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Good follow up to The theoretical Minimum?

  1. Aug 14, 2013 #1
    I'm currently self teaching myself physics and I have never seen physics before this. The book that I'm using is The Theoretical Minimum - What You Need to Know to Start Doing Physics by Leonard Susskind. I plan to be finished with the book by mid next week and my question is what's a good follow up?

    I'm extremely interested in quantum physicist and would like to learn it so I'm considering Introduction to Quantum Mechanics by David J. Griffiths and I would learn that accompanied by the third volume from the Feynman Lectures on Physics which I've read has a lot of good information on Quantum physics is that a viable follow up? Or will the material be to advanced for me?

    If it's to advanced what would you recommend that I learn before I start on this?
     
  2. jcsd
  3. Aug 14, 2013 #2

    micromass

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    How's your math? Do you know calc I, II and III? Do you know linear algebra (not just matrices, but vector spaces and such)?

    Are you comfortable with classical mechanics and the Hamiltonian formalism?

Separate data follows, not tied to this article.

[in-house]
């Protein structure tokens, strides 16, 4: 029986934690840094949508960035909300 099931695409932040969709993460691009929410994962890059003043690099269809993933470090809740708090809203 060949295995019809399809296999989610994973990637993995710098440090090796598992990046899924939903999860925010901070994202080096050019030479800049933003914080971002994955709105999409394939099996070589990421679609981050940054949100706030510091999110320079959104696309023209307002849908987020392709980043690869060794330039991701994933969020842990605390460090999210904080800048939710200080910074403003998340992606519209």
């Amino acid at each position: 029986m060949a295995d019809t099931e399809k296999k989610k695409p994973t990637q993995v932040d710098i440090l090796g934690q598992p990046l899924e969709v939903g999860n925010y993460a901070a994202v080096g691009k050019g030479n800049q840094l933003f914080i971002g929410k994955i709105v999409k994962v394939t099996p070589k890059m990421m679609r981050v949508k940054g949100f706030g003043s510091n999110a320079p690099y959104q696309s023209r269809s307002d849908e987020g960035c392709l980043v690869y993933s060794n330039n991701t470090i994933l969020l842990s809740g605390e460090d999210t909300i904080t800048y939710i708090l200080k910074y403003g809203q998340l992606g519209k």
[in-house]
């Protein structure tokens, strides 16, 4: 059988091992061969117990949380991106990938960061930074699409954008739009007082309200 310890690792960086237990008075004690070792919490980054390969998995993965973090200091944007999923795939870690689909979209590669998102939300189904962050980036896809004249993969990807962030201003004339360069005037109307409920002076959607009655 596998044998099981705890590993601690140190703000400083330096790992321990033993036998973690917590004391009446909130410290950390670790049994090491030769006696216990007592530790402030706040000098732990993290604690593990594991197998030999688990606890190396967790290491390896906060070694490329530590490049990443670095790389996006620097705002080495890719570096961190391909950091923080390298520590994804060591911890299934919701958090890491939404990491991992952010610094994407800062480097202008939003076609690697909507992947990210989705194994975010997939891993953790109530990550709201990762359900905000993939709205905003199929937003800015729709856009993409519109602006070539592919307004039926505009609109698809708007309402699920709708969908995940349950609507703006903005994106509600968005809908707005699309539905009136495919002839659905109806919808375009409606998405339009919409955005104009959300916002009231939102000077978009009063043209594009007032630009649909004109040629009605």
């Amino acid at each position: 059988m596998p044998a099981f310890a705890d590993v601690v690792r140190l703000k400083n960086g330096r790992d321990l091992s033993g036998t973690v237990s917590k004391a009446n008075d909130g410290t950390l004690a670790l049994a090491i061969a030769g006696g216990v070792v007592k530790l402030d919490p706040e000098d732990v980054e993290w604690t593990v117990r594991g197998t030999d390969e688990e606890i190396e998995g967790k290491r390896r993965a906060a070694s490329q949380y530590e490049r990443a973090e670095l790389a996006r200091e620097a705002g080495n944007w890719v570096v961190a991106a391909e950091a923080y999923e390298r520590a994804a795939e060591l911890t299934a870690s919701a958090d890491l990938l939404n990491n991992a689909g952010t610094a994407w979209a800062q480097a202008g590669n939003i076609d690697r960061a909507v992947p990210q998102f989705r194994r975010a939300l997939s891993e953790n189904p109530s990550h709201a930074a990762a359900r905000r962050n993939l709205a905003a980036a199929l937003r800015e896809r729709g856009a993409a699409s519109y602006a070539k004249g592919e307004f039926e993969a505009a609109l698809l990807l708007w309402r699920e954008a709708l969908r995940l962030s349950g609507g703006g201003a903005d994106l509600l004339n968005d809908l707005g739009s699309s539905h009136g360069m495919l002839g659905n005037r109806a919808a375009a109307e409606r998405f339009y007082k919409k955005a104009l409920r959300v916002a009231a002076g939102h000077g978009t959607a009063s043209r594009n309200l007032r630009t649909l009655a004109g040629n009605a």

4. Aug 14, 2013 #3
    One of the later lectures in the book covers Hamiltonians I haven't gotten to that lecture yet but after a quick scan it seems to be pretty detailed I should be pretty comfortable with them by the time I finish that lecture if not I'll study them more in depth. I'm comfortable with calc, but I've never sen linear algebra although I do know vectors.
     
  5. Aug 14, 2013 #4
    If you really want to be working through the more advanced texts, it's important that you are comfortable with the previous material at the level where you can solve a good amount of textbook problems. Susskind's book is fine, but I think it might only give an illusion of understanding unless you make sure to work out the exercises and seek out other sources as well. To really learn the material in there, first make sure that your calculus I-III, differential equations and linear algebra skills are damn solid. For this a commonly cited source is Boas' "Mathematical Methods in the Physical Sciences". Then if you already know Newtonian Mechanics, go through Taylor's "Classical Mechanics", focusing on Lagrangians and Hamiltonians, and Zettili's "Quantum Mechanics".
     
    Last edited: Aug 14, 2013
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